Apple’s Swift is on fire
To make the lives of iOS developers easier — and to discourage them from bolting to Google’s Android — Apple in June introduced Swift, describing it grandly as “the first industrial-quality systems programming language that is as expressive and enjoyable as a scripting language.”
It’s designed to scale,” Apple promised, hitting all the buzzwords, “from ‘hello, world’ to an entire operating system.”
Half a year later, how’s Swift doing?
Pretty well, judging from the latest rankings from Red Monk’s Stephen O’Grady, who predicted last summer that Swift was going to be “a lot more popular, and very soon.”
Even so,” O’Grady wrote Thursday, “the growth that Swift experienced is essentially unprecedented in the history of these rankings. When we see dramatic growth from a language it typically has jumped somewhere between 5 and 10 spots, and the closer the language gets to the Top 20 or within it, the more difficult growth is to come by. And yet Swift has gone from our 68th ranked language during Q3 to number 22 this quarter, a jump of 46 spots. From its position far down on the board, Swift now finds itself one spot behind Coffeescript and just ahead of Lua. As the plot suggests, Swift’s growth is more obvious on StackOverflow than GitHub, where the most active Swift repositories are either educational or infrastructure in nature, but even so the growth has been remarkable. Given this dramatic ascension, it seems reasonable to expect that the Q3 rankings this year will see Swift as a Top 20 language.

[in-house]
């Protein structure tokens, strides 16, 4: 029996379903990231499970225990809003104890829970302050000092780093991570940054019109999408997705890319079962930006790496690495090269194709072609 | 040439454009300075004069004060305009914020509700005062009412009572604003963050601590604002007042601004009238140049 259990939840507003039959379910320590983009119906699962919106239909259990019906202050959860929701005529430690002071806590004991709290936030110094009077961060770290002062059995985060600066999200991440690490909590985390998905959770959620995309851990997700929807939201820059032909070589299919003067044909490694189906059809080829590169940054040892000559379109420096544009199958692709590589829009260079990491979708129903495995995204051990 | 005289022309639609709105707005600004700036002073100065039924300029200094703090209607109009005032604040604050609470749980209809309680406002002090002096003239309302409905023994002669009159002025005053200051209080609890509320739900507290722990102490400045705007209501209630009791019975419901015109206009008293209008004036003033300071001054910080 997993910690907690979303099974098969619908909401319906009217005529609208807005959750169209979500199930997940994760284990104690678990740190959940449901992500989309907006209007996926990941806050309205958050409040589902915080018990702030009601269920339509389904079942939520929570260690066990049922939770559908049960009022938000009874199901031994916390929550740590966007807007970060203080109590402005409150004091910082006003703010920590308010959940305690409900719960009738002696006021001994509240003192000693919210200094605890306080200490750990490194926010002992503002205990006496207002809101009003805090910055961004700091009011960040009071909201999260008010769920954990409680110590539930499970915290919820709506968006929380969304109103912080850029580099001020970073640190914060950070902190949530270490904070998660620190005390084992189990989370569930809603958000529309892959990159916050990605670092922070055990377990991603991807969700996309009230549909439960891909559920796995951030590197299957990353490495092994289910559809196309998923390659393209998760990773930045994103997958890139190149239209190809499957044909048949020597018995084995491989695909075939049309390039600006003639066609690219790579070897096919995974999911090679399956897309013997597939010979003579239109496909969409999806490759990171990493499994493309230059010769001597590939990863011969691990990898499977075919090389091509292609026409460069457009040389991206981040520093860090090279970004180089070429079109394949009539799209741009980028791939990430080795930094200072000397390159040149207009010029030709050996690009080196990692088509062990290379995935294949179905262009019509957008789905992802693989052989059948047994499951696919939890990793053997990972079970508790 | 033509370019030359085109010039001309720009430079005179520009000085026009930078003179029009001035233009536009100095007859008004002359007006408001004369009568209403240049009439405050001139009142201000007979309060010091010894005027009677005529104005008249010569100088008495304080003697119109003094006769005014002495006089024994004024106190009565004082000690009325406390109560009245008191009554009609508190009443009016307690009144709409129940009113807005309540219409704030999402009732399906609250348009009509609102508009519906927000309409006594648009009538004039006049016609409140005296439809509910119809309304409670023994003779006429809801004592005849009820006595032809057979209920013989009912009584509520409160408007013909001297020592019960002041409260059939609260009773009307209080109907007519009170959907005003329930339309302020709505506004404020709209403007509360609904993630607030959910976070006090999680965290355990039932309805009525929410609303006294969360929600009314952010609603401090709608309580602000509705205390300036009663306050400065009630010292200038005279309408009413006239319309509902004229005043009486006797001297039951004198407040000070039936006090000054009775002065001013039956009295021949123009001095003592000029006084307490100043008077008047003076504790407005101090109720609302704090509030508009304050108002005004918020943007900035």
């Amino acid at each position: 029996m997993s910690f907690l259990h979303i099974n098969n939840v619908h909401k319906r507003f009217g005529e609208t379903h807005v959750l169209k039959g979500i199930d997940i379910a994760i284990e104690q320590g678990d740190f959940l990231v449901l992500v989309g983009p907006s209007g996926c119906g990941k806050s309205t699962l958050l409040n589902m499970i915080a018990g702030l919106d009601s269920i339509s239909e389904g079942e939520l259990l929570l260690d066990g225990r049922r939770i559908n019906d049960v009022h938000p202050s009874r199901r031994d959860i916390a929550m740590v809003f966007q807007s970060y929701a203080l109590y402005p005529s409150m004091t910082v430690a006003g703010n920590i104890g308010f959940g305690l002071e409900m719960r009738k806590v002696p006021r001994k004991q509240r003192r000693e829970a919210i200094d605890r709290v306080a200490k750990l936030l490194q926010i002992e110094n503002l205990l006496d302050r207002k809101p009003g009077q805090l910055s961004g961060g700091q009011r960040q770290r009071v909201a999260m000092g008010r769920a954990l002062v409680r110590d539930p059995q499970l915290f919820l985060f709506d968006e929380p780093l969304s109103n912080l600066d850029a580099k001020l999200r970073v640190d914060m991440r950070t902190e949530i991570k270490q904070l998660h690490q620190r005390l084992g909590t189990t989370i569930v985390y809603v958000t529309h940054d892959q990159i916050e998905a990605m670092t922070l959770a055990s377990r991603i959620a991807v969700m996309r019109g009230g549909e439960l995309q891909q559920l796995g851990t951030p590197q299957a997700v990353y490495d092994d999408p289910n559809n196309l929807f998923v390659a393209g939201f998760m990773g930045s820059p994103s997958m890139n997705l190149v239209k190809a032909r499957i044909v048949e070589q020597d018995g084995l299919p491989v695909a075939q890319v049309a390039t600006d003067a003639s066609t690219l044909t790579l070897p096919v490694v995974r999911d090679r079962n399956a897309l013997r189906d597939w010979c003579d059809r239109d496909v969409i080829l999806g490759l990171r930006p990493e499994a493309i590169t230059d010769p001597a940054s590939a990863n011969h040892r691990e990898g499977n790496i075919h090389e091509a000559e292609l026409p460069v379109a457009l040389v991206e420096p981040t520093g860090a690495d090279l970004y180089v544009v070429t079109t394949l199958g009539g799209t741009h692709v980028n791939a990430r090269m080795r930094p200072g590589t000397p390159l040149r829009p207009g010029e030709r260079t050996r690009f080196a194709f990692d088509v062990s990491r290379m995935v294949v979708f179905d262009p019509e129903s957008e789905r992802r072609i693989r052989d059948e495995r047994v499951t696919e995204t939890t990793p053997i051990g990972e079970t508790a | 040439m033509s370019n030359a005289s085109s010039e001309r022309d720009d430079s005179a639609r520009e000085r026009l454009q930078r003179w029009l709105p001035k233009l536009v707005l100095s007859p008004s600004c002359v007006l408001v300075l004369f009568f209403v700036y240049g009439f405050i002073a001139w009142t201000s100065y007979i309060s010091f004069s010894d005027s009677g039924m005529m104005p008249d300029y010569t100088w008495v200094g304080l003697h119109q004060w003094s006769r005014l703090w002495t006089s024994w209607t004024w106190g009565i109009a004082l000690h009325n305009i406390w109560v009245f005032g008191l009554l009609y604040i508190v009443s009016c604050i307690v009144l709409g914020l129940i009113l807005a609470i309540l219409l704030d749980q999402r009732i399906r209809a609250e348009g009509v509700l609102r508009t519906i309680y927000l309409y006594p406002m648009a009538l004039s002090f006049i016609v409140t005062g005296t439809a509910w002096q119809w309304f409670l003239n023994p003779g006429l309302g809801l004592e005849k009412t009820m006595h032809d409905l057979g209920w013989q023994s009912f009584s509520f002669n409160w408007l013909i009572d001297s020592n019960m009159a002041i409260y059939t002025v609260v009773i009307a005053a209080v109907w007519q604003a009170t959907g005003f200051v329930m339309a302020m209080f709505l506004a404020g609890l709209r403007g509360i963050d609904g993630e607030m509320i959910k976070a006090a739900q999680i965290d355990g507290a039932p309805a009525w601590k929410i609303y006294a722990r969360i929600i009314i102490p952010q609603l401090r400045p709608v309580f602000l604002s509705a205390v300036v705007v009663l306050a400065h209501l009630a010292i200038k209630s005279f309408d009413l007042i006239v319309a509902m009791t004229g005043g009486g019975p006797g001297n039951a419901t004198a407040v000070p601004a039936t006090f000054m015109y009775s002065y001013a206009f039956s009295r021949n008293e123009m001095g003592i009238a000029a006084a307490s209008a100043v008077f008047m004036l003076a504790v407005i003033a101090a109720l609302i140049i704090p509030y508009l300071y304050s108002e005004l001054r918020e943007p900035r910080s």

Below: Red Monk’s full chart. Programming languages, like old generals, never die.
Click to enlarge.
Methodology explained here: The RedMonk Programming Language Rankings: January 2015
Learn more of the latest news about Apple from Fortune’s video team: